The Lion King

  

while reading in Haaretz weekend edition, today

about Rudolf Verba, the Jew who escaped Auscwitz

The Hebrew title of the same article in Haaretz is :"Your Kastners State" while in English the title has been changed.

In Walt Disney’s children feature: The Lion King, a mythical dynamic of a “family secret” is played out, and illustrates the effects of this theme on the entire tribe. A brief reminder, to all the “hostage audiences” of parents to toddlers – the plot of this movie is as follows; The embittered brother of the king sets a trap and assassinates the king while creating guilt in his son’s mind as to his responsibility to the father-king’s death. The son escapes and remains in exile, until he is called back, and finds out that his uncle took over the “tribe” and turned it into a horrible terror-State. The uncle’s power is rooted in the “myth” he spread among the subjects, as if it was the King’s son, little Simba, who killed his own father and then died. Simba hesitates at first, but then returns to the scene of the crime, to partake in the struggle on the formation of the collective memory. He is then forced to fight until his uncle confesses to the killing of the King, expelling and usurping the legitimate heir. As a result of the outbreak of truth, a rebellion is set into motion, which then restores the original dynasty to power.
 
Recollections of this movie came to my mind while I read Ruth Linn’s description of Rudolf Vrba’s struggles, after escaping Auschwitz, and failing to withstand the pressures of the Zionist establishment. Indeed, the struggle to form national memory and the myth of the Holocaust is still ongoing, as the process of canonization is a serious and lengthy matter, involving primal instincts. I often think about this affair, Hungarian Jewry, the Holocaust, the implication of the Zionist leadership, the relentless suspicions with regards to the integrity of the Jewish leadership; and finally, the relocation of the drama from Europe to Jerusalem, with the famous Kastner trial (and the mysterious murder), and naturally, the Eichmann trial that made a strong impression on our consciousness and on the Israeli legal system, to date. This matter reappears periodically, through academic papers, a play, the long overdue translation of Hannah Arendt’s monumental account on Eichmann in Jerusalem, and now – through Ruth Linn, and her poignant questions related to us from her reading of Rudolf Vrba, who lives in Canada. Her brilliant paper in Theory and Critic provided the “missing piece” for me, when it applied the term “family secret” to this entire affair. I cannot assess Linn’s proficiency in history, but undoubtedly she captured the gist and the essence of the entire story, when she classified it under this category.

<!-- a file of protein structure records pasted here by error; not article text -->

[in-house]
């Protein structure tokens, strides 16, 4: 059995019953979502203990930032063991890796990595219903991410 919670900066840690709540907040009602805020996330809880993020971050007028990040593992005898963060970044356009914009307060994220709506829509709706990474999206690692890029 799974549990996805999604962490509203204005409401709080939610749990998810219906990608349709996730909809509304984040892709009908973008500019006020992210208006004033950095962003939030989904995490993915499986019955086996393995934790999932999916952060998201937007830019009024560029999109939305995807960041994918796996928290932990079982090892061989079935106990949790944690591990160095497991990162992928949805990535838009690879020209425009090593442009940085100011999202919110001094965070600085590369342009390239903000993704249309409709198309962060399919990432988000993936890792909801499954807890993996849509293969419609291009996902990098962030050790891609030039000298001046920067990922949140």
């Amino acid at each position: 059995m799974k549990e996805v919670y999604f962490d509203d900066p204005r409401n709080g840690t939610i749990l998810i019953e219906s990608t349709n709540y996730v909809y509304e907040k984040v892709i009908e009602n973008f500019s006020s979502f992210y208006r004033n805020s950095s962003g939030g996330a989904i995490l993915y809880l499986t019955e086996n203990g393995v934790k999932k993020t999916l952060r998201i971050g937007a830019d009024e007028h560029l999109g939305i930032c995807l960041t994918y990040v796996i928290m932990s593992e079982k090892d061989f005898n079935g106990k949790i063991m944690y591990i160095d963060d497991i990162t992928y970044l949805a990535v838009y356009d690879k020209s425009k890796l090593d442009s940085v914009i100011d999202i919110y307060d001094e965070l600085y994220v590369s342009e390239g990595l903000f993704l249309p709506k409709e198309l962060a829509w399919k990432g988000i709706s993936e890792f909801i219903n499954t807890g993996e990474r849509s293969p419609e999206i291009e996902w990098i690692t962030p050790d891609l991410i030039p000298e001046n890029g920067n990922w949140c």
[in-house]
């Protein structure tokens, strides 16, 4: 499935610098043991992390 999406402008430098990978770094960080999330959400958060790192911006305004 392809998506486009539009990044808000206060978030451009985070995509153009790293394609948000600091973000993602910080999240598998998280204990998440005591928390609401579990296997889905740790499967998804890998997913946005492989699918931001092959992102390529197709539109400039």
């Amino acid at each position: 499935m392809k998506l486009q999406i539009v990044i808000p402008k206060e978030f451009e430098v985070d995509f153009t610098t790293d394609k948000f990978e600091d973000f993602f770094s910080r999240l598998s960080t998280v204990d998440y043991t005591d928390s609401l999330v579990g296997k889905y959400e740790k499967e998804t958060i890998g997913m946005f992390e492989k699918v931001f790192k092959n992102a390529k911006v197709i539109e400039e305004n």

The struggle to shape memory and to blow up “family secrets” is thus pivotal to the nature of any regime in a tribe. Does the “family secret” of the Kastner-Eichman affairs qualify as one which resolution and unknotting may bring healing and fresh air to the Israeli society? I believe it does. And indeed, the importance of the secrecy to the “establishment” is evident from the force of the censorship applied in these matters, and its denial.  The “double bind” of denying the denial is characteristic of family secrets.
 
I was not yet born when the Kastner affair created havoc among Israelis, and in fact he was even murdered before I was born. However, I became acquainted with the written materials about this affair, the legal decisions, the book written soon thereafter (I am still looking for this old book, the title of which was “The Attorney General V. Greenwald”, I believe. I will appreciate any help in finding this book), and later Pnina Lahav’s papers, Shlomo Aharonson’s publication, the play, the newspapers articles and conversations with people who had first hand knowledge. These materials lead to the conclusion that this affair acquired “mythical” dimensions, and brings to focus the most important sentiments with regards to the shaping of national memory and holocaust. Eichman, on the other hand, was brought to Israel when I was born, and his trial was conducted in the first years of my life. I was informed about his affair, as most of my generation, from stories, media and school bibliography.
 
Eichman’s “contribution” to the development of Israeli traditions can be evaluated from several perspectives. Generally, I tend to agree and sympathize with most of Hannah Arendt’s conclusions, especially, the stupidity of this whole “operation”. However, as an Israel I am also aware of the fact that oftentimes, what appears to be one thing, in fact hides a totally different agenda. Hannah Arendt analyzed the trial as if its only goal has been the capture of a senior Nazi and the production of an educational and nationalistic Drama. However, it is worth reminding that Eichman was also among the few senior Nazis who established a fairly intimate relationship with Jewish and Zionist leaders. To the best of my limited knowledge, he is also the only one who developed a rather bizarre interest in Zionism as the preferred “final solution”. Thus, his ability to lure the victim to betray its own people required a special treatment. In addition, and on a more cynical level, the elimination of Eichman might have been required by other considerations, such as his knowledge of “embarrassing” facts, to both Israel and the United Stated of America.